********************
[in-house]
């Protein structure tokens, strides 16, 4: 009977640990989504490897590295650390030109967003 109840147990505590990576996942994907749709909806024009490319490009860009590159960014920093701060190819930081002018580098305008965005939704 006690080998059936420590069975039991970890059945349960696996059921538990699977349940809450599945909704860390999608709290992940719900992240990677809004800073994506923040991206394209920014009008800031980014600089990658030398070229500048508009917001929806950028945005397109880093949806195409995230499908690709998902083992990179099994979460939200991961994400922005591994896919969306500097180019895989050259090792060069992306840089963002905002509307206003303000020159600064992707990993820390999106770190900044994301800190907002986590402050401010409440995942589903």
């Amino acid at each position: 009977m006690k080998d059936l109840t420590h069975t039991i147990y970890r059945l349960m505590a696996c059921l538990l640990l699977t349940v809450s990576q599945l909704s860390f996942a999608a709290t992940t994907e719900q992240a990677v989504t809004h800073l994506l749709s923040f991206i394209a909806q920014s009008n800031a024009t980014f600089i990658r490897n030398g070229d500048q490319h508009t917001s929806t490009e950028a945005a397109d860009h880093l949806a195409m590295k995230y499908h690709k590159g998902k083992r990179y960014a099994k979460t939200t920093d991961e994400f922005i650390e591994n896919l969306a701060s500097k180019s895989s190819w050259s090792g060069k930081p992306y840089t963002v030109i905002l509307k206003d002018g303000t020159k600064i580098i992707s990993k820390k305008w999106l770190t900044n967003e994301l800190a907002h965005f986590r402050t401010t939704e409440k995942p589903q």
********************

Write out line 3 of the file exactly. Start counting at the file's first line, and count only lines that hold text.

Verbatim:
């Amino acid at each position: 009977m006690k080998d059936l109840t420590h069975t039991i147990y970890r059945l349960m505590a696996c059921l538990l640990l699977t349940v809450s990576q599945l909704s860390f996942a999608a709290t992940t994907e719900q992240a990677v989504t809004h800073l994506l749709s923040f991206i394209a909806q920014s009008n800031a024009t980014f600089i990658r490897n030398g070229d500048q490319h508009t917001s929806t490009e950028a945005a397109d860009h880093l949806a195409m590295k995230y499908h690709k590159g998902k083992r990179y960014a099994k979460t939200t920093d991961e994400f922005i650390e591994n896919l969306a701060s500097k180019s895989s190819w050259s090792g060069k930081p992306y840089t963002v030109i905002l509307k206003d002018g303000t020159k600064i580098i992707s990993k820390k305008w999106l770190t900044n967003e994301l800190a907002h965005f986590r402050t401010t939704e409440k995942p589903q």